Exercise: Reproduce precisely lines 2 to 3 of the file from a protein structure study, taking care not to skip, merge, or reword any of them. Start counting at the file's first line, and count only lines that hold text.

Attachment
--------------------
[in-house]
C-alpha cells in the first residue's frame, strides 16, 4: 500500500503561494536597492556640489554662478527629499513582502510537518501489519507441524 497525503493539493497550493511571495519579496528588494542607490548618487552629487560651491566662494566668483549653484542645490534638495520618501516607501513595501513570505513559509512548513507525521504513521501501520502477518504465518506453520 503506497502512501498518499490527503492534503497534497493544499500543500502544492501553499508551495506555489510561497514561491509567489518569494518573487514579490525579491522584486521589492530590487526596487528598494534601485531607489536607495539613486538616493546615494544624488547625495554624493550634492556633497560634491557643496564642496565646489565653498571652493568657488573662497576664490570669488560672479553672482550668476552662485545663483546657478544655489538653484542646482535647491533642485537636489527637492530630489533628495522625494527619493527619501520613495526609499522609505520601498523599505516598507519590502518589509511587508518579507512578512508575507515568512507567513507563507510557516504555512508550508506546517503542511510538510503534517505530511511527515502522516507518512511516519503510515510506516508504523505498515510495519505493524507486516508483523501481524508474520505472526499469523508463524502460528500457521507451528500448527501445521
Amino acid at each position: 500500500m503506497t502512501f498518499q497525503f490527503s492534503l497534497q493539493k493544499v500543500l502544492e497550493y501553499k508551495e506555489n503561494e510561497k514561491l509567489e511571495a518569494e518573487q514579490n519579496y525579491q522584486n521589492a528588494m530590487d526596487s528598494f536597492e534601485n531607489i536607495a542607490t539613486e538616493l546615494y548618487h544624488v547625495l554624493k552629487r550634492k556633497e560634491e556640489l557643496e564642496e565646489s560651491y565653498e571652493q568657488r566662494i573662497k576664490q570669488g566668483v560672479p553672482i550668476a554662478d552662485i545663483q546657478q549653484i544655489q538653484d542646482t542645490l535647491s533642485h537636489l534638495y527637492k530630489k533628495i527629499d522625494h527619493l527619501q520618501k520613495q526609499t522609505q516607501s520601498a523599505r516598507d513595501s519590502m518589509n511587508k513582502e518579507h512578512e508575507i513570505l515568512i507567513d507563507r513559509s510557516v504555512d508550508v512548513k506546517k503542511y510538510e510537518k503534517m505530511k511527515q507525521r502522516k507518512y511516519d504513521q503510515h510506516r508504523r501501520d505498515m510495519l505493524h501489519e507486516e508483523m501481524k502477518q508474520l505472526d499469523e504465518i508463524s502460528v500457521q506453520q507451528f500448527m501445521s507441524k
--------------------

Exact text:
C-alpha cells in the first residue's frame, strides 16, 4: 500500500503561494536597492556640489554662478527629499513582502510537518501489519507441524 497525503493539493497550493511571495519579496528588494542607490548618487552629487560651491566662494566668483549653484542645490534638495520618501516607501513595501513570505513559509512548513507525521504513521501501520502477518504465518506453520 503506497502512501498518499490527503492534503497534497493544499500543500502544492501553499508551495506555489510561497514561491509567489518569494518573487514579490525579491522584486521589492530590487526596487528598494534601485531607489536607495539613486538616493546615494544624488547625495554624493550634492556633497560634491557643496564642496565646489565653498571652493568657488573662497576664490570669488560672479553672482550668476552662485545663483546657478544655489538653484542646482535647491533642485537636489527637492530630489533628495522625494527619493527619501520613495526609499522609505520601498523599505516598507519590502518589509511587508518579507512578512508575507515568512507567513507563507510557516504555512508550508506546517503542511510538510503534517505530511511527515502522516507518512511516519503510515510506516508504523505498515510495519505493524507486516508483523501481524508474520505472526499469523508463524502460528500457521507451528500448527501445521
Amino acid at each position: 500500500m503506497t502512501f498518499q497525503f490527503s492534503l497534497q493539493k493544499v500543500l502544492e497550493y501553499k508551495e506555489n503561494e510561497k514561491l509567489e511571495a518569494e518573487q514579490n519579496y525579491q522584486n521589492a528588494m530590487d526596487s528598494f536597492e534601485n531607489i536607495a542607490t539613486e538616493l546615494y548618487h544624488v547625495l554624493k552629487r550634492k556633497e560634491e556640489l557643496e564642496e565646489s560651491y565653498e571652493q568657488r566662494i573662497k576664490q570669488g566668483v560672479p553672482i550668476a554662478d552662485i545663483q546657478q549653484i544655489q538653484d542646482t542645490l535647491s533642485h537636489l534638495y527637492k530630489k533628495i527629499d522625494h527619493l527619501q520618501k520613495q526609499t522609505q516607501s520601498a523599505r516598507d513595501s519590502m518589509n511587508k513582502e518579507h512578512e508575507i513570505l515568512i507567513d507563507r513559509s510557516v504555512d508550508v512548513k506546517k503542511y510538510e510537518k503534517m505530511k511527515q507525521r502522516k507518512y511516519d504513521q503510515h510506516r508504523r501501520d505498515m510495519l505493524h501489519e507486516e508483523m501481524k502477518q508474520l505472526d499469523e504465518i508463524s502460528v500457521q506453520q507451528f500448527m501445521s507441524k